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TV Review

EDL Girls - Don't Call Me Racist: BBC Three at its best

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A week after the BBC decide to axe BBC Three and cut back further on their youth content, they've decided to air a documentary about the rise of female membership in the English Defence League. You won't find a much better reason to save the channel than this show.

Examining the swelling ranks of the far-right movement following the murder of Lee Rigby, it tackled an uncomfortable subject without flinching. BBC One's usual reaction to the far right is to hop around awkwardly and invite them on talk shows and Question Time to mouth off. BBC Three's EDL Girls was much smarter.

It turns out you don't have to shout down the far right. If you give them enough time on TV, they'll make themselves look silly.

© BBC


Following the stories of the stomach-churningly named EDL Angels, we were introduced to regional leader Gail, fond of bellowing "YORKSHIRE YORKSHIRE" at random intervals, and lonely 18-year-old Amanda, who we watched becoming enamoured with the EDL after a night down a grim pub.

"Literally, that was the best evening I've ever, ever had," she revealed. It would have been a little bit heartbreaking if it wasn't for the casual aside that followed: "Two weeks ago, I didn't know what the EDL was, but I always thought Muslims were wrong. Trying to bomb us."

The final girl was 16-year-old Katie from Reading. Katie comes from a staunch EDL family. Her step-father, a man who seems to find a 'Police Are Criminals' t-shirt highly amusing, appeared to spend the majority of his days pissing around on Reading high street in a balaclava spouting out guff about burkas and coming up with elaborate conspiracy theories.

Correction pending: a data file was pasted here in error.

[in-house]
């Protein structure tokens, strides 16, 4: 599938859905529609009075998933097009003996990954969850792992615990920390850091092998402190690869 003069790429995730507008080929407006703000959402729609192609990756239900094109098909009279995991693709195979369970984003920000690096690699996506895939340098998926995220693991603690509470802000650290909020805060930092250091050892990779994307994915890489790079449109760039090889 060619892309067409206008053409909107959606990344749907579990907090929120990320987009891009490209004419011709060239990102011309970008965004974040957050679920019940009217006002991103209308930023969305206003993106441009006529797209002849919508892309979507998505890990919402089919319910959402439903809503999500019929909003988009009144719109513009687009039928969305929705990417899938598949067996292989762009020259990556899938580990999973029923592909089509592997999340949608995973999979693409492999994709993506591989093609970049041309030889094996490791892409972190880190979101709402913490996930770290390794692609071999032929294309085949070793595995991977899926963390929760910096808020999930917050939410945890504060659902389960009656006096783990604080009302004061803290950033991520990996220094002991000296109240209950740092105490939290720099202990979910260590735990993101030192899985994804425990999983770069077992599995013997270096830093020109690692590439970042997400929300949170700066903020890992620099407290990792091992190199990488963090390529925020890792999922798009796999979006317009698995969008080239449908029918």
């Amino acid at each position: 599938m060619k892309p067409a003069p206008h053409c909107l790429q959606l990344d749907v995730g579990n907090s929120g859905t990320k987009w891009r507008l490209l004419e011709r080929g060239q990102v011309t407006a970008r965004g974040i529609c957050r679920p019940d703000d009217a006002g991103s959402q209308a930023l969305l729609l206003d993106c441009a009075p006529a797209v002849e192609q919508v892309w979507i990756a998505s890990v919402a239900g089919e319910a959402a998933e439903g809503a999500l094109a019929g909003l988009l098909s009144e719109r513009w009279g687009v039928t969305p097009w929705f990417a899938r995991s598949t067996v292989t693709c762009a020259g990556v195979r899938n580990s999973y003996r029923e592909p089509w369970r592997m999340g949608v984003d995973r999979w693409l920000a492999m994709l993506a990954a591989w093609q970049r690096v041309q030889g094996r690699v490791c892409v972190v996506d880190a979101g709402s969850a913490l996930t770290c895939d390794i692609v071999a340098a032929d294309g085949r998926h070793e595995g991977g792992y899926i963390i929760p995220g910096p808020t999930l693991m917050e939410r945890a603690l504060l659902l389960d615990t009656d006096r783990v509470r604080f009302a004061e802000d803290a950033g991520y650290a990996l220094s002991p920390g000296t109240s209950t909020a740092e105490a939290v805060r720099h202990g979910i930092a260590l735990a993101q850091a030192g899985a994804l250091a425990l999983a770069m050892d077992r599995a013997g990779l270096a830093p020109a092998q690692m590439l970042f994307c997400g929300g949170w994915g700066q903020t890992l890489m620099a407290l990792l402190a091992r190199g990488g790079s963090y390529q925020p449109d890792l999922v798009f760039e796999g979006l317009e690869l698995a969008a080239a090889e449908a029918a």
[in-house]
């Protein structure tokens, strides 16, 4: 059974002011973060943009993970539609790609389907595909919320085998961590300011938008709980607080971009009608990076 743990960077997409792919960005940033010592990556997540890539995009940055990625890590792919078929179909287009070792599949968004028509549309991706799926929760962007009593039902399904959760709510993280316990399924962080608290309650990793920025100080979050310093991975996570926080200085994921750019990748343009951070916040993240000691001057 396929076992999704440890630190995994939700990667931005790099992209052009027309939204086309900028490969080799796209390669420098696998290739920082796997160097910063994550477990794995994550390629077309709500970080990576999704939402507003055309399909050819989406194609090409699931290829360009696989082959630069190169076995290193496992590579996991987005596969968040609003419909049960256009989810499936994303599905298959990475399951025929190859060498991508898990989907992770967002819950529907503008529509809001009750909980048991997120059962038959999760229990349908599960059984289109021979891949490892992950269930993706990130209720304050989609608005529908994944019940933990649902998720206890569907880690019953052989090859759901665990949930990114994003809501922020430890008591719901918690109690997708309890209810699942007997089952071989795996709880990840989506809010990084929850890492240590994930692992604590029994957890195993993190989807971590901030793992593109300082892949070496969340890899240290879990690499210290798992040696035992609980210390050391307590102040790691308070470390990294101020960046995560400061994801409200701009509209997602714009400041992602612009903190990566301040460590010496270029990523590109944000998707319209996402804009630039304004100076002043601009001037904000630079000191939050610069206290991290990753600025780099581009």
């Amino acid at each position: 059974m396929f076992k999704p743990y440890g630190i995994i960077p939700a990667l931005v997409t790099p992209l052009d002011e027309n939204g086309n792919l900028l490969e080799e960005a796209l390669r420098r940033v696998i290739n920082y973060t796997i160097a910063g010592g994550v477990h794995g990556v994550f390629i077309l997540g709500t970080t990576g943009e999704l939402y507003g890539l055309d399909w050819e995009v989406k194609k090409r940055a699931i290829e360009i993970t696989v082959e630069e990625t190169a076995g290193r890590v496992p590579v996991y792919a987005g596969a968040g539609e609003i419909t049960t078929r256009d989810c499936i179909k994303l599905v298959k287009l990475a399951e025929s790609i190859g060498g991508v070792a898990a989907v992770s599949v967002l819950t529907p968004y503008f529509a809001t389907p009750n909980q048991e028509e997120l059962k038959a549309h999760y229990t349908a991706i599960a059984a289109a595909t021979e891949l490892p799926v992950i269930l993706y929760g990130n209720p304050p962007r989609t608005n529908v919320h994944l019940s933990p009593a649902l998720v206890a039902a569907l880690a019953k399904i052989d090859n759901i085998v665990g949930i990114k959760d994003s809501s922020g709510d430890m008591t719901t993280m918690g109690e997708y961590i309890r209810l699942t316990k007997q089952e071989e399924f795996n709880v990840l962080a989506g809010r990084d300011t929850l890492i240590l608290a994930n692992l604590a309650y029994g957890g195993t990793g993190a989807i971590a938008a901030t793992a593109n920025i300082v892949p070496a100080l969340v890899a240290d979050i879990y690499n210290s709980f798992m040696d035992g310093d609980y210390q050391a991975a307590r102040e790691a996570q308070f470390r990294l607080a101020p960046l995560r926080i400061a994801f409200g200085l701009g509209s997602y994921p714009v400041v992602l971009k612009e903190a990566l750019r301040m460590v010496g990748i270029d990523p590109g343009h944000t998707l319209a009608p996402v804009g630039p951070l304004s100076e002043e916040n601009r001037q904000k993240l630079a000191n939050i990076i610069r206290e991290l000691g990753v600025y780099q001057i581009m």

Apparently we're all funding the Taliban's bullets when we buy halal bread. So think on that when you're eating your Marmite on toast!

Katie turned out to be the surprising hook for the episode. Brought up in a family where the only topic of conversation appeared to be when the next EDL march was going to be, it would have been understandable if she'd fallen into line with her parents and siblings. But she was smarter than that.

While, she didn't go so far as to challenge her family, her refusal to participate spoke volumes. The teenager wasn't prepared to spend her life being called a racist and put her mum's nose out of joint when she said her step-father's antics on Reading's street made him look like "a fool".

EDL Girls - Don't Call Me Racist

© BBC


Watching her family members rowing on the high street, Katie observed: "It's going to be a debate that nobody is going to win." In a documentary that was filled with bloodied and boozed-up flag-waving hooligans, that was a refreshing dose of common sense.

Amanda, who had recently suffered a turbulent relationship ending, was less independent than Katie and more easily swayed by the lure of being invited with open arms into a gang. The EDL girls had added her on Facebook and everything.

Despite the constant hypocrisies of the EDL mob (claiming you're not racist and then chanting "Mohammed is a paedo"... smart), Amanda couldn't resist the feeling of belonging she got from the protests.

Amanda was lost. She got her education from YouTube comments ("That's why I hate trains. You hear about a lot of bombers on trains"), and she had given up on justice, accepting that it would be ok to "get battered" on an EDL march because "everyone gets battered in the street" anyway.

It turns out when you don't give young people a voice and any attention, they can get disenfranchised and they might find comfort in the extreme margins of society.

So, back to the BBC. Do we still think it's a good thing we're ripping apart our national broadcaster's dedicated youth channel?

Did you watch the show? Do you think shows like this warrant BBC Three staying on air?

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